A lower SBP goal would reduce events more than a standard goal, but little data is available in which direct comparisons have been made.
Studies have shown that treating hypertension reduces the risk of cardiovascular (CV) disease outcomes, including incident stroke, myocardial infarction (MI), and heart failure (HF).
The New England Journal of Medicine has published primary results of the Systolic Blood Pressure Intervention Trial (SPRINT). In SPRINT, more than 9,000 patients aged 50 or older with an SBP of 130 mm Hg or higher and at increased CV risk but without diabetes were randomized to intensive or standard treatment. The intensive-treatment group had a target SBP of less than 120 mm Hg whereas the standard-treatment group’s target SBP was less than 140 mm Hg. The primary composite outcome was MI, other acute coronary syndromes, stroke, HF, or death from CV causes.
Average follow-up SBP throughout the trial was 121.5 mm Hg for the intensive-treatment group and 134.6 mm Hg in the standard-treatment group. “Overall, intensive treatment resulted in significantly lower rates of CV morbidity, HF, CV-related mortality as well as death from any cause,” says Jackson T. Wright Jr., MD, PhD, who was a member of the SPRINT Research Group. In fact, the intervention was stopped early after analysis by the trial’s Data and Safety Monitoring Board because of strong evidence in favor of intensive treatment.
“When compared with the standard-treatment group, the intensive-treatment group had a 25% lower relative risk of the CV outcomes,” says Dr. Wright. “Additionally, the intensive-treatment group had a lower 38% rate of HF and was 43% less likely to die from CV diseases.”
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The investigation noted that rates of several serious adverse events were 1% to 2% higher for the intensive-treatment group than the standard-treatment group, with no increase in adverse effects, even in those older than 75. These included hypotension, syncope, electrolyte abnormalities, and acute kidney injury or failure, but not injurious falls. The authors reported that adverse events need to be weighed against the benefits with respect to CV events and deaths that are associated with intensive SBP control.
Only about half of people in the general population of the United States have their blood pressure under control, which is currently defined as being less than 140/90 mm Hg. “To control blood pressure to even lower levels—which we did with the intensive-treatment group—is more demanding but appears to improve outcomes,” Dr. Wright says. “Our data add evidence on the benefits of an even lower SBP target than what is that currently recommended in national guidelines for most hypertensive patients.” He notes that efforts are needed to develop strategies to overcome obstacles to achieving these lower SBP targets.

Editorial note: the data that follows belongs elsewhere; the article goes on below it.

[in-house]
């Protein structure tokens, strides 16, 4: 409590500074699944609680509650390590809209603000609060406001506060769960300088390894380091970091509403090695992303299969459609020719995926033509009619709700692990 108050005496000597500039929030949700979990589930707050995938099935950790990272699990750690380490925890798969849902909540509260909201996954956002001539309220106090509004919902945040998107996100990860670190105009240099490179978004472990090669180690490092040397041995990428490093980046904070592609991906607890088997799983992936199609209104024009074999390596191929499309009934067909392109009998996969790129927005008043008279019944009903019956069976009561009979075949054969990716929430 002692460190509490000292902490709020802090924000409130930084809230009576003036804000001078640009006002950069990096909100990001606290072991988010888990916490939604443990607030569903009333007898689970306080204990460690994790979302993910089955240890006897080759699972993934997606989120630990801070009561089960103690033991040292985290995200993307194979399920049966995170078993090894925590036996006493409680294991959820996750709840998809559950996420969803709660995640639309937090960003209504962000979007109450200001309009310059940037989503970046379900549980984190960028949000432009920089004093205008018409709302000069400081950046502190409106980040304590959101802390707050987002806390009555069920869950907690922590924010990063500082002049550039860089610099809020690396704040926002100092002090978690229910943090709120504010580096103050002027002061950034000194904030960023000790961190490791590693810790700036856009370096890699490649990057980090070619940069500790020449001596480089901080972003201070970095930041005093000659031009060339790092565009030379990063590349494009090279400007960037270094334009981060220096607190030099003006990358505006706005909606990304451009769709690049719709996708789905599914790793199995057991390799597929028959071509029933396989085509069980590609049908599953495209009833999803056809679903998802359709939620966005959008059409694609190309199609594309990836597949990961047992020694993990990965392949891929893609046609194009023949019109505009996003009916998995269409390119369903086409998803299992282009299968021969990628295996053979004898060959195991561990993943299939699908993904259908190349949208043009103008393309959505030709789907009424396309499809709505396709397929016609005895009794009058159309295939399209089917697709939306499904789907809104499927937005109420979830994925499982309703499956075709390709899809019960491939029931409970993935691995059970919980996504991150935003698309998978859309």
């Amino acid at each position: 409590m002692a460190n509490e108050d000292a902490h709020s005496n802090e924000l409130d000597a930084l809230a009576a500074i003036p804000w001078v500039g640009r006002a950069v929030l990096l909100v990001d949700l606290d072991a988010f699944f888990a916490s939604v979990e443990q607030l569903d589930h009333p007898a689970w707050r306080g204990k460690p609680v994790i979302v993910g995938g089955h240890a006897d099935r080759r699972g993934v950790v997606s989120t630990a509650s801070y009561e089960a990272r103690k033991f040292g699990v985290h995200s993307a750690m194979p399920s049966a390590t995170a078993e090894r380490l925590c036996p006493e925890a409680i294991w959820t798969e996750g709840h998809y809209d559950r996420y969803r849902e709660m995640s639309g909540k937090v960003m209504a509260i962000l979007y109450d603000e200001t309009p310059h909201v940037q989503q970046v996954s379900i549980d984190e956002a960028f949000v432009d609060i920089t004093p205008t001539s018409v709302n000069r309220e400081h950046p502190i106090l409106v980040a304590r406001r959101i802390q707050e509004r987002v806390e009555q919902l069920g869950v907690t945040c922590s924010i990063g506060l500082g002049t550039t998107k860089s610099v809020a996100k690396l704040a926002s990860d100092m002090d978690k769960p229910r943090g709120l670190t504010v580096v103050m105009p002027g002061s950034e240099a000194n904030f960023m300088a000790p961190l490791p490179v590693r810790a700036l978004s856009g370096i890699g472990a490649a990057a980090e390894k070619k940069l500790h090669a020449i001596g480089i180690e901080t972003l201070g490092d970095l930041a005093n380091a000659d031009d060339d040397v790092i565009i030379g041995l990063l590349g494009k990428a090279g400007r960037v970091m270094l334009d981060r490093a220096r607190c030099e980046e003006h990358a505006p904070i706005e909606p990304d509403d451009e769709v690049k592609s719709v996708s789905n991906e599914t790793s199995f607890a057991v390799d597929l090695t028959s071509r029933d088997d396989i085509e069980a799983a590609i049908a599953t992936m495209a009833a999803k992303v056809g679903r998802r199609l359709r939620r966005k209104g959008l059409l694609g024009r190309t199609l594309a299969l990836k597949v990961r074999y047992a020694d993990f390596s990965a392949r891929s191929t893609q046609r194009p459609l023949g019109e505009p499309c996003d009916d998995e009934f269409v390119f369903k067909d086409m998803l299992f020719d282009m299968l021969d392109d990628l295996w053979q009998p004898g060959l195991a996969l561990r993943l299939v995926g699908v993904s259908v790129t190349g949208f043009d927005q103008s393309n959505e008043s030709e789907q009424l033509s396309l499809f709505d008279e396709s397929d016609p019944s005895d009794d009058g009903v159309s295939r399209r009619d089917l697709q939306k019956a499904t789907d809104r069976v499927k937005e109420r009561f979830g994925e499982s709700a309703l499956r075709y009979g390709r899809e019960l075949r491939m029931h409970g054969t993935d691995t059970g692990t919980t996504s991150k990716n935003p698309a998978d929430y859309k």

Jackson T. Wright, Jr., MD, PhD, has indicated to Physician’s Weekly that he has received grants/research aid from the NIH and, in the past, has worked as a consultant for the NIH, American Heart Association, and American College of Cardiology.
Readings & Resources (click to view)
SPRINT Research Group. A randomized trial of intensive versus standard blood-pressure control. N Engl J Med. 2015 Nov 9 [Epub ahead of print]. Available at: http://www.nejm.org/doi/full/10.1056/NEJMoa1511939#t=article.
Ambrosius WT, Sink KM, Foy CG, et al. The design and rationale of a multicenter clinical trial comparing two strategies for control of systolic blood pressure: the Systolic Blood Pressure Intervention Trial (SPRINT). Clin Trials. 2014;11:532-546.
Cushman WC, Evans GW, Byington RP, et al. Effects of intensive blood-pressure control in type 2 diabetes mellitus. N Engl J Med. 2010;362:1575-1585.
Nwankwo T, Yoon SS, Burt V, Gu Q. Hypertension among adults in the United
States: National Health and Nutrition Examination Survey, 2011–2012. NCHS Data Brief. 2013;133:1-8.